- Kansas – Plans can remain in force through December 2017; state regulators have not responded to requests for more information regarding the extension through 2018.
- Kentucky – Some carriers had previously indicated that they would not allow grandmothered plans to extend beyond their 2014 renewal date.
- Mississippi — the Mississippi Insurance Department was enthusiastic and immediate in their support for the latest extension.
- Missouri – The Missouri Department of Insurance had not issued further official guidance on transitional plans, but did provide a letter to Blue Cross Blue Shield of Kansas City regarding the insurer’s intent to exit the ACA-compliant individual market in Missouri while continuing to renew grandmothered and grandfathered plans for 2018.
- New Hampshire – Plans can remain in force through December 2018, but only if they are renewed on or before January 1, 2018. No transitional plan renewals will be allowed after January 1, 2018. Plans will have to terminate and be replaced with ACA-compliant coverage as of their first renewal after January 1, 2018, as New Hampshire law does not allow for partial year renewals.
- New Jersey
- North Carolina — Blue Cross Blue Shield of North Carolina had about 161,000 people with grandmothered plans as of the end of 2013 — when those plans first became “grandmothered” — but that number had dropped to 50,000 by 2017.
- North Dakota – No additional bulletins were issued, but the ND Insurance Department confirmed that the state will follow the latest guidance from CMS. However, Blue Cross Blue Shield of North Dakota terminated all of their grandmothered plans prior to 2015, and they had more than three-quarters of the individual market as of 2013, under the name Noridian.
- Pennsylvania – Pennsylvania has not issued an official bulletin regarding the availability of an extension through December 2018, but the Pennsylvania Insurance Department confirmed by phone that the plans can be renewed again for 2018.
- South Carolina – Eleven carriers opted to go along with the initial transitional relief in 2013, seven in the individual market, and six in the small-group market.
- South Dakota
- Utah – Utah code 31A-30-117(3) allows non-grandfathered health plans to remain in force “to the extent permitted by the Centers for Medicare and Medicaid Services”, so the extension issued by CMS in February 2017 is applicable in Utah).
- Virginia – Legislation was passed in November 2014 that allowed for the renewal of non-ACA-compliant plans according to CMS guidance, but as it was very late in the year by that point, most carriers did not reverse course and allow those plans to renew for 2015. Golden Rule did, although the Bureau of Insurance noted that they were the only individual carrier to do so, and their enrollment is small; the Bureau of Insurance did say that some small group carriers may have extended transitional plans in the state, but they don’t track that.
- Wyoming – Wyoming did not issue a written statement, but the Wyoming Insurance Department confirmed that grandmothered plans can continue to renew.
- Maine – Grandmothered small-group plans can remain in place through December 2018. There are no longer any grandmothered individual market plans in Maine; Anthem was the only individual market carrier in Maine carrier with grandmothered plans, and they discontinued those plans at the end of 2016.
- Montana – State regulators didn’t prohibit renewal of grandmothered plans, although they did encourage carriers to switch to ACA-compliant plans instead of renewing grandmothered plans. Ultimately, all of Montana’s individual market carriers decided to switch to ACA-compliant plans instead of maintaining grandmothered plans.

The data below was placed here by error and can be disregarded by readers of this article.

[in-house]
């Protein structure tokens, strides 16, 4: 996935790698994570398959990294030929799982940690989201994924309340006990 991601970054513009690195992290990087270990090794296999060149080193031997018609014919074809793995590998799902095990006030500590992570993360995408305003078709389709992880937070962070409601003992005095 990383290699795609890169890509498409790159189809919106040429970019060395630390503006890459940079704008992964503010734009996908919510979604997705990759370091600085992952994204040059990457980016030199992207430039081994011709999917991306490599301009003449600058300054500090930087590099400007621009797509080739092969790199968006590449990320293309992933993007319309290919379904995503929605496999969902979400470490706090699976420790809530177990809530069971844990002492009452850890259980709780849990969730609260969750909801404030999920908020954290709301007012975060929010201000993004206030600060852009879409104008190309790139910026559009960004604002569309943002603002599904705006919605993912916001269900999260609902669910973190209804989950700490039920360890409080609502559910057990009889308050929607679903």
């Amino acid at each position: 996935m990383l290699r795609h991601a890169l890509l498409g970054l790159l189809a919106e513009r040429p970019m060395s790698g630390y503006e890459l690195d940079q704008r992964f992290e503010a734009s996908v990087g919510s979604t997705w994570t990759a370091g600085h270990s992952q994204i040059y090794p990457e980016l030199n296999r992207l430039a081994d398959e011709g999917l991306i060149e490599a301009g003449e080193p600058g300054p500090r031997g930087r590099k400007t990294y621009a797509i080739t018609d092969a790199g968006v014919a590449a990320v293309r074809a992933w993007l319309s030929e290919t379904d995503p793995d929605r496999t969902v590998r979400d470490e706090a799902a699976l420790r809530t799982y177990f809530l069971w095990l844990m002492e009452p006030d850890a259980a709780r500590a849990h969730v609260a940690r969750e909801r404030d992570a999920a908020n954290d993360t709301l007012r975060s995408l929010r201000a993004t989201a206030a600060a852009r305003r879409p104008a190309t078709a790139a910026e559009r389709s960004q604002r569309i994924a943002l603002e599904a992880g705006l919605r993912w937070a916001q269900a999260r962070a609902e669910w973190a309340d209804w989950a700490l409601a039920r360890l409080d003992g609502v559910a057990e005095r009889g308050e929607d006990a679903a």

- Tennessee – The Tennessee Department of Commerce and Insurance confirmed that plans can remain in force through December 2018. However BCBS, which insured 42% of the individual market in 2013, only renewed grandmothered plans through 2014. And notably, BCBSTN also terminated its grandfathered individual market plans at the end of 2015. The Tennessee Department of Commerce and Insurance confirmed that there are no longer any grandmothered individual market plans in Tennessee as of 2017.
- West Virginia – The WV Office of the Insurance Commissioner confirmed that West Virginia is allowing small-group transitional plans to remain in force until as late as December 31, 2018, but only if they are renewed by January 2018. There are no longer any grandmothered individual market plans in West Virginia; they have already been terminated and replaced with ACA-compliant plans instead.
15 states are not permitting renewals
Fifteen states and the District of Columbia have not extended renewals of non-ACA-compliant plans. (In most cases, this was effective as of 2014, although Oregon and Colorado allowed grandmothered plans to remain in force through the end of 2015.)
- California – Grandmothered small-group plans were allowed to remain in force through the end of 2015.
- Colorado – The state allowed renewal through 2015, but not into 2016.
- Connecticut – The state’s insurance commissioner has confirmed the state made no changes after the March 2014 announcement from HHS.
- District of Columbia
- Minnesota – Non-grandfathered plans were required to be updated in order to become compliant with the ACA as of January 1, 2014. Carriers in Minnesota were not permitted to cancel coverage unless they left the market entirely.
- Montana – State regulators didn’t prohibit renewal of grandmothered plans, although they did encourage carriers to switch to ACA-compliant plans instead of renewing grandmothered plans. Ultimately, all individual market carriers decided to switch to ACA-compliant plans, so there are no grandmothered plans in Montana.
- New Mexico – Plans can not be renewed after the end of 2014, but may continue to exist until their 2015 renewal date. At that point, they must be replaced with ACA-compliant plans.
- New York
- Oregon – Grandmothered plans could only remain in force through December 31, 2015.
- Rhode Island
- Vermont – The state allowed 2013 plans to be extended only briefly, until March 31, 2014.